Local Authorities achieving results with AI roll-outs

In pop culture, Artificial Intelligence (AI) is often associated with fears of malevolent robots taking over the world. However, the reality is quite different. In fact, AI technology is already having a tangible, positive impact on many people’s lives. For example:

  • AI helps with healthcare management, disease detection, diagnostics, and evidence-based treatment options. 
  • In law enforcement, machine learning assists police with identifying potential threats, suspicious transactions, and more. 
  • In finance, automated portfolio managers use AI and algorithms to scan market data and make predictions.

How AI Can Benefit Local Government

AI-powered solutions that once seemed like science fiction are now embedded in countless products and services we use today. Some examples include online product recommendations, facial recognition, voice assistants, social media monitoring, and GPS mapping.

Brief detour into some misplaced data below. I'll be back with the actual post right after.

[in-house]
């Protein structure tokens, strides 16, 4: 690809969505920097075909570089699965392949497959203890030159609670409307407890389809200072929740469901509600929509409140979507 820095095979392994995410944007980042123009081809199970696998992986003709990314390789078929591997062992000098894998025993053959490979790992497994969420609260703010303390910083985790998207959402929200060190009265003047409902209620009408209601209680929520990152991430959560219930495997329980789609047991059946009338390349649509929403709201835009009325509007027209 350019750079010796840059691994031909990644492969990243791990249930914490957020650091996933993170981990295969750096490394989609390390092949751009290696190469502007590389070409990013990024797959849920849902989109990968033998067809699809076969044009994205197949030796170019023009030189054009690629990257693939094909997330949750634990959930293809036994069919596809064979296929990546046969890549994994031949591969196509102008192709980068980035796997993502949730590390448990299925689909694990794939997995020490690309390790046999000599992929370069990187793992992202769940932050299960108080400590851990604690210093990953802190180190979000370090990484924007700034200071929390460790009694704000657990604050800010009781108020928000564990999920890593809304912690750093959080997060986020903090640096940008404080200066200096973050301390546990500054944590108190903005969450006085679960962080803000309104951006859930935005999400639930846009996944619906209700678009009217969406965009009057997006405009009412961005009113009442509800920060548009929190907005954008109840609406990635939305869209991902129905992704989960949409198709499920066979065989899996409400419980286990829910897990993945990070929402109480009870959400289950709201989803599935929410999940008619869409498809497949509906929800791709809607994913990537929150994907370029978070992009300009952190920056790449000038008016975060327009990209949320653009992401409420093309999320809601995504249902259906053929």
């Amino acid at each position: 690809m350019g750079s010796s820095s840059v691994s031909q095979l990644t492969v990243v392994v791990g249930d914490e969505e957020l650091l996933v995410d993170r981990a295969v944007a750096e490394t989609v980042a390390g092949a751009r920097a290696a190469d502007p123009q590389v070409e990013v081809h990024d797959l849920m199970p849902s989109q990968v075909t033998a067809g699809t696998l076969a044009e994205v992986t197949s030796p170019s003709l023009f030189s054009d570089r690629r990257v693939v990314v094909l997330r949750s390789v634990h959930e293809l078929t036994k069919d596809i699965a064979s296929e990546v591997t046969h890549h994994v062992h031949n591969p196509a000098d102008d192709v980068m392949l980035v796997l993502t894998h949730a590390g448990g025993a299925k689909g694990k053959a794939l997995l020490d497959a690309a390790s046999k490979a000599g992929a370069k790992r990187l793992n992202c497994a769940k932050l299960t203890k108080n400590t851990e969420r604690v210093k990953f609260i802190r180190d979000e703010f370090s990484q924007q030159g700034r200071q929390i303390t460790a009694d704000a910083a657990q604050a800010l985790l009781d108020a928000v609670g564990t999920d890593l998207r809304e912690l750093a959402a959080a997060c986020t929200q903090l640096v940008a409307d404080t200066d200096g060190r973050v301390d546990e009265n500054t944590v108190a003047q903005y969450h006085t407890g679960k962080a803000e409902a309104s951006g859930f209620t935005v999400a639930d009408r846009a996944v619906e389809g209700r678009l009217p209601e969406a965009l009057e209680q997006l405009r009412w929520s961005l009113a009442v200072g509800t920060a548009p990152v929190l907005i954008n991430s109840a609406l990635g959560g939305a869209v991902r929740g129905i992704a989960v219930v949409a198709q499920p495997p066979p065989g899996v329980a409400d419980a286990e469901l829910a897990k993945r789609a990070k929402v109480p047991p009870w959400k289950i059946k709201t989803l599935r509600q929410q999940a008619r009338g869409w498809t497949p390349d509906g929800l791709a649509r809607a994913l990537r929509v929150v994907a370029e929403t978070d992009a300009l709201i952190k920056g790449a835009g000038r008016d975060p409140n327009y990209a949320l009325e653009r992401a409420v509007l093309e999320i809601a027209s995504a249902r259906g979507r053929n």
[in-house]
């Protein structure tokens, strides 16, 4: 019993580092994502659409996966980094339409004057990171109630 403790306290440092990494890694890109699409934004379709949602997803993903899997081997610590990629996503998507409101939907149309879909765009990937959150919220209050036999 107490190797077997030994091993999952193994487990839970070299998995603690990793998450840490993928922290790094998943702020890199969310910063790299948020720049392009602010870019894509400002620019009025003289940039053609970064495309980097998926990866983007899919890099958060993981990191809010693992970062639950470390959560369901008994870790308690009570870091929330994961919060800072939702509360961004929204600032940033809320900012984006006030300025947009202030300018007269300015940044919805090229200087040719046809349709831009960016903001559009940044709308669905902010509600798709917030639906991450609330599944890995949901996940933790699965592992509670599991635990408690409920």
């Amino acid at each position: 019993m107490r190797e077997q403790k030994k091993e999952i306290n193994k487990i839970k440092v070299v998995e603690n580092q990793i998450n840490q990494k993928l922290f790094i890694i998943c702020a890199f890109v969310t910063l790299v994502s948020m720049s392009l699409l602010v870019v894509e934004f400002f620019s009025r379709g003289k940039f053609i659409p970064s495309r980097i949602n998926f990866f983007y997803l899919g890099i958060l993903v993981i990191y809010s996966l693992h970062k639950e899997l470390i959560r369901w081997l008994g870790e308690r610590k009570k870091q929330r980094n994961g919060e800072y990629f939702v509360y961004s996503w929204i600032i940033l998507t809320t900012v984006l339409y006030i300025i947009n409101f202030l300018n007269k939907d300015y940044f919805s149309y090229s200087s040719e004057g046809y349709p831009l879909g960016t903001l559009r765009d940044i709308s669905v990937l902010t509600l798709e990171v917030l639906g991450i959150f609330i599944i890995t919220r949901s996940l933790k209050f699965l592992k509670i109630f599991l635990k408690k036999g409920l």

In local government, AI-driven systems can help free-up resources, increase speed, and enhance service delivery - nearly impossible feats to achieve simultaneously. Staff can also refocus on other value-added decisions and frontline priorities. The uses cases seeing most traction currently are:

  • Automated low-value decision-making, enabling quicker and better decisions
  • Active citizen engagement via chatbots and knowledge discovery
  • Vandalism and pothole prediction, detection, and intelligent case prioritisation
  • Maintenance and resource allocation predictions
  • Energy usage and resource optimisation
  • Financial fraud and other crime prevention

AI Use in Local Government